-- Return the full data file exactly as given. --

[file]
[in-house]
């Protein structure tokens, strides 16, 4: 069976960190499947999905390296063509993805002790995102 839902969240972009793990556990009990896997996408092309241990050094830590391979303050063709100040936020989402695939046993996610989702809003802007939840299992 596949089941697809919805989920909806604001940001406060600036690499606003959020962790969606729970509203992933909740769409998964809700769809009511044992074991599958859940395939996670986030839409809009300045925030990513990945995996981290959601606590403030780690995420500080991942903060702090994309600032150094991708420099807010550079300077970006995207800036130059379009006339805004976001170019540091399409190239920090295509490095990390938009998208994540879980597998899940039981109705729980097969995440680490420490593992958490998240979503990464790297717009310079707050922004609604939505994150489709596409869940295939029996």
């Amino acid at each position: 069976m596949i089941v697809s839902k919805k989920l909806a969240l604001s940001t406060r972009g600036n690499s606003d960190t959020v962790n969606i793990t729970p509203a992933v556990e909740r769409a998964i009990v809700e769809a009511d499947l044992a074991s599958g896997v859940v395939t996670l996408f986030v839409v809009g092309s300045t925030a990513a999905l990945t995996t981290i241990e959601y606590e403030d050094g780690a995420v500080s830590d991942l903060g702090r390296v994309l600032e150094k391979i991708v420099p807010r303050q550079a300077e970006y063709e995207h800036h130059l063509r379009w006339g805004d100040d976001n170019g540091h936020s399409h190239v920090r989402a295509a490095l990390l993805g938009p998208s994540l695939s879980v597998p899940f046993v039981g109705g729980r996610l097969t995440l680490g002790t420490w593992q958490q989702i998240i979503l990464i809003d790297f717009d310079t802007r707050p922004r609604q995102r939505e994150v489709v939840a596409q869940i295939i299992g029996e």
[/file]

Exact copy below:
[in-house]
């Protein structure tokens, strides 16, 4: 069976960190499947999905390296063509993805002790995102 839902969240972009793990556990009990896997996408092309241990050094830590391979303050063709100040936020989402695939046993996610989702809003802007939840299992 596949089941697809919805989920909806604001940001406060600036690499606003959020962790969606729970509203992933909740769409998964809700769809009511044992074991599958859940395939996670986030839409809009300045925030990513990945995996981290959601606590403030780690995420500080991942903060702090994309600032150094991708420099807010550079300077970006995207800036130059379009006339805004976001170019540091399409190239920090295509490095990390938009998208994540879980597998899940039981109705729980097969995440680490420490593992958490998240979503990464790297717009310079707050922004609604939505994150489709596409869940295939029996």
């Amino acid at each position: 069976m596949i089941v697809s839902k919805k989920l909806a969240l604001s940001t406060r972009g600036n690499s606003d960190t959020v962790n969606i793990t729970p509203a992933v556990e909740r769409a998964i009990v809700e769809a009511d499947l044992a074991s599958g896997v859940v395939t996670l996408f986030v839409v809009g092309s300045t925030a990513a999905l990945t995996t981290i241990e959601y606590e403030d050094g780690a995420v500080s830590d991942l903060g702090r390296v994309l600032e150094k391979i991708v420099p807010r303050q550079a300077e970006y063709e995207h800036h130059l063509r379009w006339g805004d100040d976001n170019g540091h936020s399409h190239v920090r989402a295509a490095l990390l993805g938009p998208s994540l695939s879980v597998p899940f046993v039981g109705g729980r996610l097969t995440l680490g002790t420490w593992q958490q989702i998240i979503l990464i809003d790297f717009d310079t802007r707050p922004r609604q995102r939505e994150v489709v939840a596409q869940i295939i299992g029996e």